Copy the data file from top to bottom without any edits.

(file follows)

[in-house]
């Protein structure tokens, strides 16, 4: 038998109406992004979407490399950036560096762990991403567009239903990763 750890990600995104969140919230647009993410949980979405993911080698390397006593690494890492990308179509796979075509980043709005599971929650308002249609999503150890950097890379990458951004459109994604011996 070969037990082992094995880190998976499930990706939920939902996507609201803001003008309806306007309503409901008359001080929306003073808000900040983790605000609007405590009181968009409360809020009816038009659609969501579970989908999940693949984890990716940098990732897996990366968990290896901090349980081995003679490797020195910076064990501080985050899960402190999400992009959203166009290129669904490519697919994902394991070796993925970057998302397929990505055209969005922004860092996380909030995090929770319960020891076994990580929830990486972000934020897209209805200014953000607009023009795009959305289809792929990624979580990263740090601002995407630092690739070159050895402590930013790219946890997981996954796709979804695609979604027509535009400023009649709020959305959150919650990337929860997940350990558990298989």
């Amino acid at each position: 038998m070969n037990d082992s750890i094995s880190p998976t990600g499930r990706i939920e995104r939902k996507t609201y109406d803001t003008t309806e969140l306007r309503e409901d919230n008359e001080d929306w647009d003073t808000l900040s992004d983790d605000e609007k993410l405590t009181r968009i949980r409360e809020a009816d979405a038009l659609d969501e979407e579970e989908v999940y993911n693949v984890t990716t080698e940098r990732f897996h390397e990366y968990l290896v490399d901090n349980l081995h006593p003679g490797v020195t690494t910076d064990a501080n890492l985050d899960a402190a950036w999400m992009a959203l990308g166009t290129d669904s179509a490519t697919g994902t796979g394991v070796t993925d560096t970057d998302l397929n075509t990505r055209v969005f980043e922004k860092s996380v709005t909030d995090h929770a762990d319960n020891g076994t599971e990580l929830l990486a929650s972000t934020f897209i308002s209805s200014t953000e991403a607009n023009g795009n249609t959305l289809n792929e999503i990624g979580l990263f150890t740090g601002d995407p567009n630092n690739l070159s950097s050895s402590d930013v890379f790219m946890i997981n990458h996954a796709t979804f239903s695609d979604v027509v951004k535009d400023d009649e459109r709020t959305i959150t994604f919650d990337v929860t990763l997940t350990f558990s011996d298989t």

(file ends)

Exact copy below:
[in-house]
């Protein structure tokens, strides 16, 4: 038998109406992004979407490399950036560096762990991403567009239903990763 750890990600995104969140919230647009993410949980979405993911080698390397006593690494890492990308179509796979075509980043709005599971929650308002249609999503150890950097890379990458951004459109994604011996 070969037990082992094995880190998976499930990706939920939902996507609201803001003008309806306007309503409901008359001080929306003073808000900040983790605000609007405590009181968009409360809020009816038009659609969501579970989908999940693949984890990716940098990732897996990366968990290896901090349980081995003679490797020195910076064990501080985050899960402190999400992009959203166009290129669904490519697919994902394991070796993925970057998302397929990505055209969005922004860092996380909030995090929770319960020891076994990580929830990486972000934020897209209805200014953000607009023009795009959305289809792929990624979580990263740090601002995407630092690739070159050895402590930013790219946890997981996954796709979804695609979604027509535009400023009649709020959305959150919650990337929860997940350990558990298989």
């Amino acid at each position: 038998m070969n037990d082992s750890i094995s880190p998976t990600g499930r990706i939920e995104r939902k996507t609201y109406d803001t003008t309806e969140l306007r309503e409901d919230n008359e001080d929306w647009d003073t808000l900040s992004d983790d605000e609007k993410l405590t009181r968009i949980r409360e809020a009816d979405a038009l659609d969501e979407e579970e989908v999940y993911n693949v984890t990716t080698e940098r990732f897996h390397e990366y968990l290896v490399d901090n349980l081995h006593p003679g490797v020195t690494t910076d064990a501080n890492l985050d899960a402190a950036w999400m992009a959203l990308g166009t290129d669904s179509a490519t697919g994902t796979g394991v070796t993925d560096t970057d998302l397929n075509t990505r055209v969005f980043e922004k860092s996380v709005t909030d995090h929770a762990d319960n020891g076994t599971e990580l929830l990486a929650s972000t934020f897209i308002s209805s200014t953000e991403a607009n023009g795009n249609t959305l289809n792929e999503i990624g979580l990263f150890t740090g601002d995407p567009n630092n690739l070159s950097s050895s402590d930013v890379f790219m946890i997981n990458h996954a796709t979804f239903s695609d979604v027509v951004k535009d400023d009649e459109r709020t959305i959150t994604f919650d990337v929860t990763l997940t350990f558990s011996d298989t």